Monthly Archives: February 2013

Minimum wage on the climb!

Exciting news for all of you struggling to make ends meet – the government has proudly announced an increase in the minimum wage is set to take place from April 1st.  Woohoo! 25 cents more an hour!  This takes our minimum wage from $13.50 to $13.75 an hour.  That’s a $2 increase per day, and workers will earn around $10 more a week.  This is before tax.  Can our lowest paid workers afford to live off an income of $550 (pre-tax) a week?

There are thousands of real people, doing real work with real responsibilities in our communities such as caregivers, security guards and cleaners to name a few.  These people have families to feed and bills to pay, purely for survival.  But what if they wish to go on a holiday, pay for a child’s school camp or dabble in a bit of Wellington’s culture? Maybe for people in minimum responsibility jobs, some might view $13.75 as a fair representation of their efforts.  When making a comparison to the UK minimum wage of £6.19, our $13.75 doesn’t look so bad. But Australia dishes out a grand $15.95, or a minimum of $606.40 per week.  No wonder so many young Kiwis are heading over the ditch.

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And the governments excuse for this pitiful increase? Labour Minister Simon Bridges claims our wage rates represent “a careful balance between protecting low paid workers and ensuring jobs are not lost as the economic recovery gains pace.”  Thus, we must consider reality. In a utopian world all employers would have the funds to comply with minimum wage requirements, no matter the economic situation. This seems to be the belief of writers of an independent report prepared for Service and Food workers union.  This report published two weeks ago identified $18.40 as a suitable ‘living wage’.  Wouldn’t this be amazing!  That’s an extra $186 per week – now that would be something to get excited about!  But in this economy, with job losses being a regular occurrence, this prospect is unfortunately out of reach.  Still, workers and employers need to stay positive.  25cents is better than nothing. And if recent trends are anything to go by, the minimum wage should continue its climb, taking you along for the ride.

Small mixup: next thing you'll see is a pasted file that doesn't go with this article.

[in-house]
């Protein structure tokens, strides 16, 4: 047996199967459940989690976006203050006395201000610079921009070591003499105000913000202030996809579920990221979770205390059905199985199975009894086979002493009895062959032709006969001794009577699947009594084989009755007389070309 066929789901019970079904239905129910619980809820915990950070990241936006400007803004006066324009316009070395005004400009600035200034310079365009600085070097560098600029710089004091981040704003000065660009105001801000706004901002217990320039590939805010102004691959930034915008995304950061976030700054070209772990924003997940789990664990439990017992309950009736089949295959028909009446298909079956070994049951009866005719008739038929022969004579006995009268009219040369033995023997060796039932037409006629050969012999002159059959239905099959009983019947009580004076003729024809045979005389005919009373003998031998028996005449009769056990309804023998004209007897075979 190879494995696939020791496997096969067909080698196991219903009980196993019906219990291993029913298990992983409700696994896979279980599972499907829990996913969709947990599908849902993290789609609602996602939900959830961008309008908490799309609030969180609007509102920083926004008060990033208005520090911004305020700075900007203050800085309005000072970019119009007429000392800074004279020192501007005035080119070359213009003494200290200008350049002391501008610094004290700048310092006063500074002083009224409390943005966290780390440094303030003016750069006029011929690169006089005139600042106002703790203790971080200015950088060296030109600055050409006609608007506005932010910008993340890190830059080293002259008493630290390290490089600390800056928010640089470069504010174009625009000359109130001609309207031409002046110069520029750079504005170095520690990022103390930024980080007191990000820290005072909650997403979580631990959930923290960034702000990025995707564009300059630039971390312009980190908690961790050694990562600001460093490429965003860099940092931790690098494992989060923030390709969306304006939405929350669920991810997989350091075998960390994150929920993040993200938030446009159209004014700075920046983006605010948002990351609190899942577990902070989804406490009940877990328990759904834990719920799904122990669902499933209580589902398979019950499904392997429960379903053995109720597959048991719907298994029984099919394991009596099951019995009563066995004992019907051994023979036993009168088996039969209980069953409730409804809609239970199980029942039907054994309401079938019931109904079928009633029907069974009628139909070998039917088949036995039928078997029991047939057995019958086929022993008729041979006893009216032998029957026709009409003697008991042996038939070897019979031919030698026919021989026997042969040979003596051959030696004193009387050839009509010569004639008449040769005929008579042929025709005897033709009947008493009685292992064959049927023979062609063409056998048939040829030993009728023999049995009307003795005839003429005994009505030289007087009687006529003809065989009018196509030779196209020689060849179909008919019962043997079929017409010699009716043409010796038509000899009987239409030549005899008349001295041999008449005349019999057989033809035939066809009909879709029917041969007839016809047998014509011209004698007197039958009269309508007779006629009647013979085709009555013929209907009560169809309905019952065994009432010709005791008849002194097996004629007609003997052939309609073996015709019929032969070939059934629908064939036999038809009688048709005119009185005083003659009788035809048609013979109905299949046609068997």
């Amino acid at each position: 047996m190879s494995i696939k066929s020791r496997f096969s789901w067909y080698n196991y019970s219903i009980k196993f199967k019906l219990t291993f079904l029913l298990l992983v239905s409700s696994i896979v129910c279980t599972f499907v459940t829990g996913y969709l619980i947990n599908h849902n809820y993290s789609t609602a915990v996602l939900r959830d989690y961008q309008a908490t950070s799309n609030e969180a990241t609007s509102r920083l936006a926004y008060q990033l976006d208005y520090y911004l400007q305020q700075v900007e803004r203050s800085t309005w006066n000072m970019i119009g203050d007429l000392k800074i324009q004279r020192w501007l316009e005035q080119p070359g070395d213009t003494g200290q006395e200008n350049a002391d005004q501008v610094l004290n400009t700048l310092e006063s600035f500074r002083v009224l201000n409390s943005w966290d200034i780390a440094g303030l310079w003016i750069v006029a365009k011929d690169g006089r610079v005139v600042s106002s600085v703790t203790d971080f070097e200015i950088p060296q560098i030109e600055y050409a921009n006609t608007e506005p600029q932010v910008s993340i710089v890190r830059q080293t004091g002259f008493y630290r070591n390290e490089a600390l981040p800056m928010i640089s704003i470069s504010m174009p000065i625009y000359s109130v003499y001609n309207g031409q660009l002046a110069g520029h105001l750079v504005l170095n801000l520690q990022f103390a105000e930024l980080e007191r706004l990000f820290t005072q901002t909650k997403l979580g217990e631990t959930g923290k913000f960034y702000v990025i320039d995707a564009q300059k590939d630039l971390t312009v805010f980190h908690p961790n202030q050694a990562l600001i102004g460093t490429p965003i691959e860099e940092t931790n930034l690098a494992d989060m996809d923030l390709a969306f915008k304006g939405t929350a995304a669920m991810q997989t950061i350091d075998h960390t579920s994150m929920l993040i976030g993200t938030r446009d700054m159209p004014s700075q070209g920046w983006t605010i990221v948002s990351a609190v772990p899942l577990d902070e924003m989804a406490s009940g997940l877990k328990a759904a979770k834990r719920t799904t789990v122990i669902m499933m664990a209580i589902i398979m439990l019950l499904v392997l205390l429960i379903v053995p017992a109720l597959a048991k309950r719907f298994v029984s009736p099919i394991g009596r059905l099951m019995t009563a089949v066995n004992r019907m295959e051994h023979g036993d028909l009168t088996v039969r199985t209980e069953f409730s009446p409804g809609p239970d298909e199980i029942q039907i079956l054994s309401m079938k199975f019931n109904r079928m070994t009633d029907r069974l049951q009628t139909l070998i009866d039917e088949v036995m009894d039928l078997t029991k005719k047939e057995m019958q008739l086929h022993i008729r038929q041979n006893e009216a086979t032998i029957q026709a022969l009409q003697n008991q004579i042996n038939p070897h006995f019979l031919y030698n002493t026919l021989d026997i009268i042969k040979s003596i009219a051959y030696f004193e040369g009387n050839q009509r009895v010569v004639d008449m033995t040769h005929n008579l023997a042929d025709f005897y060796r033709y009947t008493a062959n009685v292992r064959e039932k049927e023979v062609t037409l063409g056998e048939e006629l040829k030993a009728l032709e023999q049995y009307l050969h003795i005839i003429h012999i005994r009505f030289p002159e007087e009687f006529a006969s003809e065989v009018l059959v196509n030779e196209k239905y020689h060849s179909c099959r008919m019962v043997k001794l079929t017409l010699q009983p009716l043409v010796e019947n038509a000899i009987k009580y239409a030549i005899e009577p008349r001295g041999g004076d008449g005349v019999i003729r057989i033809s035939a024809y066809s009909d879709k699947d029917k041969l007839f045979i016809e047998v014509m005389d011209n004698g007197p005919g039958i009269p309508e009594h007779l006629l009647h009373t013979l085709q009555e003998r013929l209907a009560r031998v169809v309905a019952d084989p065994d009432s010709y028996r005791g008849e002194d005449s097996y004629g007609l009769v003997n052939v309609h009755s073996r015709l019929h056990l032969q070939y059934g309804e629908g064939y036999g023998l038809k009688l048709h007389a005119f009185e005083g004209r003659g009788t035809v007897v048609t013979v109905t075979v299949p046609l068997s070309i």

And for all you employees on minimum wage, remember:

  • The harder you work, no matter what the pay, the more respect you will gain in and around the workplace;
  • A positive attitude goes a long way; and
  • Keep communication lines open between you and your employer.  If you are struggling to make ends meet, discuss your options openly.

Employers paying minimum wages, take note:

  • Most employees on minimum wage live from payday to payday.  If you want your employees to feel valued, offer them something special like concert tickets or a voucher for excellent performance.  Take a little time to show interest in your employees and keep them motivated.
  • If money is tight, simply praising employees on their performance creates a positive work environment.  
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Mmmmmmmmm

Mmmmmmmmm

Just another day at the office battling Valentines Day eager beavers to bring BuckettLaw chocolates to you. Lovers of all things chocolatey watch this space.

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Are We Killing Our Workers?

During one of the many, many, “How was your Christmas/ New Years/ isn’t this weather fantastic” chats that are par for the course in January, a friend muttered that she had the sneaky suspicion that work was getting in the way of her real life. I thought, you’ve got a point there, Sheryl*. Sadly, the New Zealand Government doesn’t agree with me.

Kiwis.. we think of ourselves as No. 8 wire innovators, Everest conquerers. We pride ourselves on our open-mindedness, our relaxed approach to life. Yet, in reality, we are dragging the chain behind the rest of the world when it comes to our work/life balance and the cracks are starting to show.

Everyone's favourite  Everest conqueror. Sir Edmund Hillary

Everyone’s favourite Everest conqueror. Sir Edmund Hillary

Despite advice from the powers that be (Aunty Helen and the UN), the New Zealand Government is sticking to its guns, refusing to introduce legislation to limit the number of hours the humble Kiwi can work per week. In doing so, we’re falling behind the rest of the world with workplaces that are stuck in the dark ages of arbitrary hours, set days and places, while others move towards flex-time (or less time) and a results-based approach.